Welcome to this week’s episode of HRables. I’m your host, Leighann Lovely. So, millennials and Gen Z’s I sometimes forget that there are people working in my office that were born the year I graduated high school. And later, this puts a whole new perspective on things. Well, first, I realized how old I am. But we’re not talking about that. It reminds me what people thought of me when I entered the workforce or what they must have thought of me. The point is that today, we’re going to be talking about hiring practices based on understanding Gen Z’s as well as millennials. And there is a huge difference. Millennials experience things very differently, just like every other generation before them, and so I have Gen Z’s. I think it’s really important because of the state of the market that we’re living in and the fact that we are experiencing such a shortage in available qualified people in the manufacturing markets and distribution, especially in the Milwaukee market, we’re feeling this more than we have in the years past. We’ve all known that we were going to experience labor shortages, we’ve all experienced those, the gap has been getting bigger, year after year. But because of what has happened, what we’ve experienced with pandemic, this gap has just gotten large in a very short period of time. And every company right now is trying to hire. I’m sure that if you asked a baby boomer today to tell you what they thought of all the generations that came after them, it would be an extremely interesting conversation, it would be fun. But it would be definitely an interesting conversation. I’d love to sit down and have that conversation one day. But what I really want to focus in on today is how to recruit the younger generation and then retain that generation in the manufacturing industries. So first, you have to understand your audience and know who you’re dealing with. So before I go into that, I want to talk about the differences in the millennials and the gen Z’s. And there is a huge difference. If you think about what was happening in the world when they were growing up, you wonder you start to understand why. So let’s go through some of the basics. Millennials grew up while the economy was doing great. And then they graduated into a recession. So I often talked to people of my age or younger. Again, I’m at the very top when it comes to my generation. And I hear the same story. I graduated with no job. I graduated with a great degree, I now have 30 to 80 sometimes more of college of you know 30k $80,000 in debt. I have no job. And at this point, no prospects of of a job because the market crashed. Yet, when I enrolled in school, the the world was booming. And their parents were really pushing the idea of going to a four year college it was extremely important to have that educational background and I’m not knocking that in any way shape or form. Now Gen Z grew up watching this seeing their parents struggle struggling to keep jobs for a long term and trying to make ends meet. Watching both parents working. So this has created kind of a paradigm in the way these two groups think. Millennials grew up ready to take on the world with strong financial healthy parents that pushed college Gen Z’s are more pragmatic and realistic in their approach and have a tendency to be more self reliant. Millennials watch technology explode into social media platforms. And then take the world by storm, creating all kinds of issues, personal privacy violations, putting so much information out there. Luckily, Gen Z now benefits from the early mistakes of too much information online and have learned to kind of taper what they put out there, making them more private in nature. You see a lot of the younger generation, not going to Facebook, not posting regularly, where they are, what they’re doing, but using smaller platform forms like Snapchat, and to really socialize. That younger generation is now going to LinkedIn for their true networking connections and only connecting with personal friends that they know on things like Snapchat, whereas you still see the millennials utilizing Facebook, and that tags where you are and again, creates that social that personal violation of information. So what does this mean for hiring and attracting talent in these two groups of people. They have many traits that are very, very similar. However, these things, there are things that are very distinctly different. Millennials have a tendency to like open collaboration, where Gen Z has a tendency to like their own private workspace, and prefer to work independently. And now with a pandemic, it kind of justifies that mindset even more with the separation, and being able to work independently and be successful at that. Now, how do we attract these two different groups of people in such a, when they have such a different mindset and different ideas of what is an ideal work, you know, workplace. So if you want to attract a millennial, you will need to be social, you will need to engage with your employees and be involved, make your company mobile friendly, because the first place they’re going to look at your company information is going to be on their phone. Gen Z, you will have to be flexible and adapt quickly to ever changing the ever changing world and offer career development opportunities. Gen Z will not be happy if they are stagnant at their job. They want to know that you care about them and their well being. You may have to be more flexible in your schedule with them. They want a true work life balance. And I’ve heard stories of people being able to work from home work for four hours, take two hour break work for another two hours take another hour break. As long as they’re getting in there eight hours, companies are happy with that. Now, this is definitely different for manufacturing. You have to go to work, you have to be on the physical site in order to do that work. But companies are going to have to find a new version of this. The 12 hour day is not attractive to a Gen Z. Now once you get these employees, you have to make sure that all the promises that you gave to them when you hire them is something that you live up to. Because neither a millennial or a Gen Z will hang around if they feel like you lied to them. In fact, most employees of any generation will not hang around if they feel like you’ve lied to them. So retaining them is just as important. Obviously, you don’t want to go through a hiring process, hire them on, train them, only for them to leave you. Millennials look for growth, opportunity, company transparency, mentoring, relationships, and collaboration. They want to be able to have volunteer opportunities and the ability to feel important. Gen Z’s they need flexibility, like I just mentioned, they want coaching, growth, opportunity, development and clear understanding of how to get to where they’re expected to be. Point A gets you this point B gets you this point C gets you this and so on. They need those clear, concise expectations and communication. A lot of people think of this as babysitting. It’s Not they just need something that makes it very clear for them to understand how they progress at a company. And once they have that clear path, they can sit back and relax and go, Okay, now I know what the end result is, I know what the point is. Every generation at one time or another has been given a bad rap for one thing or another, we are all shaped by the experiences that we’ve had. Thus, the reason we are able to create the names for baby boomers, generation Jones, young boomers, Gen X and so on, is because we all are living through experiences that define us. But if we continue to assume that everyone is nothing but the tag that they have been given, no progress will ever be made. And especially in the manufacturing industry, they’re going to suffer the greatest because the majority of people being replaced, it’s not millennials, it’s not Gen Z’s. It’s the baby boomers or the older generation that has been around that has a wealth of knowledge to offer, the younger generation coming in. They are the future. Now I had a conversation just the other day with a really, really intelligent man that works in the manufacturer works with manufacturing companies, he coaches them, he helps do an assessment of their business and then creates a plan to make them more sustainable, more profitable. And he made a comment to me that Gen Z’s will be the next loyal employee generation, since the boomers and I completely agree with him. But that can’t happen if they’re not given a chance. And as a manufacturing company, if you continue to turn your back on those on that generation, they’re going to go elsewhere and you’re going to lose out. It doesn’t take a whole lot to open up your arms, open up your doors, and to accept change. If you’re willing to change your mindsets. Now I’m selling right now, I sound like I’m preaching to everybody, but it’s the way of the world. We all have to accept that things are changing. And right now. These are the people who are available and want to work and they want to work for a company who’s going to care about them. Well, I hope I’m not just rambling on. But right now we have a great opportunity to train a great group of people who could be amazing. And I think right now, the manufacturing industry, especially in Milwaukee, has the opportunity to be amazing if they just take the chance and the time to work with them. Well, that’s my that’s my time today. I hope you enjoyed it. Have a good one.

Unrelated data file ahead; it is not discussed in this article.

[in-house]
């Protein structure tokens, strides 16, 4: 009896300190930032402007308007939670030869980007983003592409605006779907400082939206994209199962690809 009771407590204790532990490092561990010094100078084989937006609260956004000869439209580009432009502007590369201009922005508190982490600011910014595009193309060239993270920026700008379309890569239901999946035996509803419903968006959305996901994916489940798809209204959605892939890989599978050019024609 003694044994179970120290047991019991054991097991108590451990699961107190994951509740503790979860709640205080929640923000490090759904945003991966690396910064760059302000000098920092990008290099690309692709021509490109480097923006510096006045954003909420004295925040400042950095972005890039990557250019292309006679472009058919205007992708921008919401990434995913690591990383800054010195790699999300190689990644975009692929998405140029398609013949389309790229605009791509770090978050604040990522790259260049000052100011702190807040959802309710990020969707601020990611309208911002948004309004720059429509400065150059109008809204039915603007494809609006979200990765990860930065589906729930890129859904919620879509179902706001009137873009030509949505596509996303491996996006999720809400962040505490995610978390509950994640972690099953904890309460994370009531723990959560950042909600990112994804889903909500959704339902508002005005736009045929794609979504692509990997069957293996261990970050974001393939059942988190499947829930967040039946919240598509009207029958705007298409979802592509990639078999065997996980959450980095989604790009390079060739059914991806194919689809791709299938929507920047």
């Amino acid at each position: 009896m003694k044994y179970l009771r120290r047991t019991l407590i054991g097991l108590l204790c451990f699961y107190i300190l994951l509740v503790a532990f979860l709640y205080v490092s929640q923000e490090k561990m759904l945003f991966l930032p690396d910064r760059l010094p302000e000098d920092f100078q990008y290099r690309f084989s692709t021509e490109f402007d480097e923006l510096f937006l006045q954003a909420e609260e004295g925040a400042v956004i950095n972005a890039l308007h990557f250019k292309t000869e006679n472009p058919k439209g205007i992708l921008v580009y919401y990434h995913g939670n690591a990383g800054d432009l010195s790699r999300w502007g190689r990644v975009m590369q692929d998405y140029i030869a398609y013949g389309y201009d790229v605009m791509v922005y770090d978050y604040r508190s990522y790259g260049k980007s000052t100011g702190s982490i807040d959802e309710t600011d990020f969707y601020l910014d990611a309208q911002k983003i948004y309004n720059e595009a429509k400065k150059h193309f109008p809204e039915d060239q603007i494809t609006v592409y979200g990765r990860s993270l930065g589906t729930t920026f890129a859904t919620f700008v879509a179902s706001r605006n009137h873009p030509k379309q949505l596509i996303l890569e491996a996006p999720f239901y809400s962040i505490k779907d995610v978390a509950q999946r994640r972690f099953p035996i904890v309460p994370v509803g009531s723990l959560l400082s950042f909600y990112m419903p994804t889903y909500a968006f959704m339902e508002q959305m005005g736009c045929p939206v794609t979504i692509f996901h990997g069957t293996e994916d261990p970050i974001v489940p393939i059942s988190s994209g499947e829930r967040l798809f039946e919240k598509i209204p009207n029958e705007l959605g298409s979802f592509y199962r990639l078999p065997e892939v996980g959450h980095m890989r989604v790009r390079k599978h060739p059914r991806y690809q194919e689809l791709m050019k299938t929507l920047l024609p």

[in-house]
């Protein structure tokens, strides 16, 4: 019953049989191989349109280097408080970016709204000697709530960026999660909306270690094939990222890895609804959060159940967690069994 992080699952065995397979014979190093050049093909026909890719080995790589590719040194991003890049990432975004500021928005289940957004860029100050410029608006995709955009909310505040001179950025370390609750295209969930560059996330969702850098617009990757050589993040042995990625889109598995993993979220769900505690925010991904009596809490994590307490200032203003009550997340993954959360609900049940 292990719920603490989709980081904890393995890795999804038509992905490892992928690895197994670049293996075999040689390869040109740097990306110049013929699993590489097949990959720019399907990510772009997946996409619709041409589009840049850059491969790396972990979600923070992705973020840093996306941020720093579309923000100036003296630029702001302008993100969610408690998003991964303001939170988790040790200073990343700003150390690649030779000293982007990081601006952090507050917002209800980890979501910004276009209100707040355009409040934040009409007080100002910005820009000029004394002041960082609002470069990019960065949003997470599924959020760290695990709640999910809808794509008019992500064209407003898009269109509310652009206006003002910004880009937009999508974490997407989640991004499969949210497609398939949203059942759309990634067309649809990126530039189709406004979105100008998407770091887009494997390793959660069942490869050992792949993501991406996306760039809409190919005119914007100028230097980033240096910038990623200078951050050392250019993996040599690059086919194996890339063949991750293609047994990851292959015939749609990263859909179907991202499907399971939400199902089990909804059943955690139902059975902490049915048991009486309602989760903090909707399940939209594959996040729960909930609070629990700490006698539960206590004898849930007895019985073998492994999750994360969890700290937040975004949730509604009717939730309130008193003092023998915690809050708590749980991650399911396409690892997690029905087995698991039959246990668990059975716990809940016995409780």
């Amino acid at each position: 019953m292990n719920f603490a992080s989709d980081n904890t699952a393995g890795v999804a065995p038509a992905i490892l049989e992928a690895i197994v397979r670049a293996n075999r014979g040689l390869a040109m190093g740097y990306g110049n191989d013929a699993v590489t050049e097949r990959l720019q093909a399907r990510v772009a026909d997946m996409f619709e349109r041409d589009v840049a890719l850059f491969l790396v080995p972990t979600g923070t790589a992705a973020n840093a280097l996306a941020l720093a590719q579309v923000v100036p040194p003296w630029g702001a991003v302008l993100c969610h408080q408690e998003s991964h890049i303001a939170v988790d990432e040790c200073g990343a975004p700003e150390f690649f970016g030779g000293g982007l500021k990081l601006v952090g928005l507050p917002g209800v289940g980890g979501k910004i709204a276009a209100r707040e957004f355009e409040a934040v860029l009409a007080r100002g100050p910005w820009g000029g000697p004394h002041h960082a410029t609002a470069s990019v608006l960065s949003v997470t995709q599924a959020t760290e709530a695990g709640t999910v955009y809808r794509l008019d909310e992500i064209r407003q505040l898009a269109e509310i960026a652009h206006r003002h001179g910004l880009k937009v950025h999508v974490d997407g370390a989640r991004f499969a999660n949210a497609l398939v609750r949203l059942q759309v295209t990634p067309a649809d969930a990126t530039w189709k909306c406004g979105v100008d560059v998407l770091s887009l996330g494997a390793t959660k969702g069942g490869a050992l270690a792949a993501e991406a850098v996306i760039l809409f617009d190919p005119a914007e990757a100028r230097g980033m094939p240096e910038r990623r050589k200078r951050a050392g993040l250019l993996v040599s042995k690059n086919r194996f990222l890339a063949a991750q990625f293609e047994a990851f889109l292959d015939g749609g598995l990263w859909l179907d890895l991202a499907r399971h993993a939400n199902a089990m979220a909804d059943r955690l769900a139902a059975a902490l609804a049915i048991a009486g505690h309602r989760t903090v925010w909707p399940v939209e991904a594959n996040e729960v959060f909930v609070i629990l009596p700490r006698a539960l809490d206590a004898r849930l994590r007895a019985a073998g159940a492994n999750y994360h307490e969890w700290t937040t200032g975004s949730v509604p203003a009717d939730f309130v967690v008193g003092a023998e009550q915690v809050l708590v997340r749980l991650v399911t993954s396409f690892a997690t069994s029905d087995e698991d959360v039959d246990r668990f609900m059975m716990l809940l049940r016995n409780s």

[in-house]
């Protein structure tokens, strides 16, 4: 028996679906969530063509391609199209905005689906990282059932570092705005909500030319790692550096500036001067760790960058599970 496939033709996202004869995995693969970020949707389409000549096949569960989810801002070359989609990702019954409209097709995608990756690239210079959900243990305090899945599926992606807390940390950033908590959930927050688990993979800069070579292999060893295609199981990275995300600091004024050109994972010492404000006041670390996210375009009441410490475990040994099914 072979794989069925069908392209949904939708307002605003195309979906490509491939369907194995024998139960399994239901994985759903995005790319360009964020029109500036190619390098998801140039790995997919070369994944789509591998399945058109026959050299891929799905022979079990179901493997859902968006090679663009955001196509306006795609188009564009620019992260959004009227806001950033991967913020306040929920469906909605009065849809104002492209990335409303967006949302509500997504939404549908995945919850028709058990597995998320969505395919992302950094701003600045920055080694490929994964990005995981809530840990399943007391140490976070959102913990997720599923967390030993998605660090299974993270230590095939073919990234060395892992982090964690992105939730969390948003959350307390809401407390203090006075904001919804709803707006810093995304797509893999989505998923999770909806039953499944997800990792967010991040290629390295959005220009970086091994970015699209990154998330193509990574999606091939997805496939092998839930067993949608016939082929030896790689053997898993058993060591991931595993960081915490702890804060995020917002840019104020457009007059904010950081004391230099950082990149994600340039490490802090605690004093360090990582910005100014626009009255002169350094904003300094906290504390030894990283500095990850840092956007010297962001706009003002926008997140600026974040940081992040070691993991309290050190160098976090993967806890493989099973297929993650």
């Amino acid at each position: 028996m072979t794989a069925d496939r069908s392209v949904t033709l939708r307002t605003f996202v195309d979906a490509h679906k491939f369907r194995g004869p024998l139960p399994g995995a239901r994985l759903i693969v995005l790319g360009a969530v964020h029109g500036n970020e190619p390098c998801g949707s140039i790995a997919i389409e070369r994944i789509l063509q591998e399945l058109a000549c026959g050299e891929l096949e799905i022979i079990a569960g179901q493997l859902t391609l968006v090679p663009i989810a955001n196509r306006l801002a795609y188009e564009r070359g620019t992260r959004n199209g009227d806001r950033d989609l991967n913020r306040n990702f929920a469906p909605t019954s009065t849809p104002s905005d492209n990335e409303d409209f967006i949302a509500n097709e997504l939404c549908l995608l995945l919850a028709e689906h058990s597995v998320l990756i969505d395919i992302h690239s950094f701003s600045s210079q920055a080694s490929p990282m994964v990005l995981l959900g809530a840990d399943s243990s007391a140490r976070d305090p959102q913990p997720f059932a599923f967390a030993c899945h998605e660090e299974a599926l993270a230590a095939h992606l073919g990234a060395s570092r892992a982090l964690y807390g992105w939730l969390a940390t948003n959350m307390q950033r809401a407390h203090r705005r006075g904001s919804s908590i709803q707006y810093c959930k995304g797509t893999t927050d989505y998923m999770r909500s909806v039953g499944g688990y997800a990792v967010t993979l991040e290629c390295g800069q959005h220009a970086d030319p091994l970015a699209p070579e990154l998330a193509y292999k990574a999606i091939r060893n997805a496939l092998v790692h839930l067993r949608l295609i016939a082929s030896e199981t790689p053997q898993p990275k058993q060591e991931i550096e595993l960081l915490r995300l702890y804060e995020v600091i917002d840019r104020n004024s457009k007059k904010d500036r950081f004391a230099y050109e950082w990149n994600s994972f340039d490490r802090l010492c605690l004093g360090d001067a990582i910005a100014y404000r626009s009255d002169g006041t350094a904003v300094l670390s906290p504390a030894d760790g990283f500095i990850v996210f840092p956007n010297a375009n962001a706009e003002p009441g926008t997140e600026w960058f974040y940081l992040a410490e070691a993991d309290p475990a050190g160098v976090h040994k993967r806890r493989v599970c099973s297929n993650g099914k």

Thank you for tuning in. If you have a comment or you’d like to just join the conversation, please reach out to us on LinkedIn. If you are a company and you would like assistance with your open positions. I’d love to hear from you. Or if you are looking for a new position you can apply at our website at www.SITEStaffingInc.com. And finally, if you enjoyed our podcast today, share us, like us or leave a comment. Please tune in next time. I’m Leighann Lovely with SITE Staffing, and this is HRables: HR In Bite-Sized Pieces. We are now available on Apple podcast, Google podcast, iHeartRadio, player FM, or wherever you get your podcasts.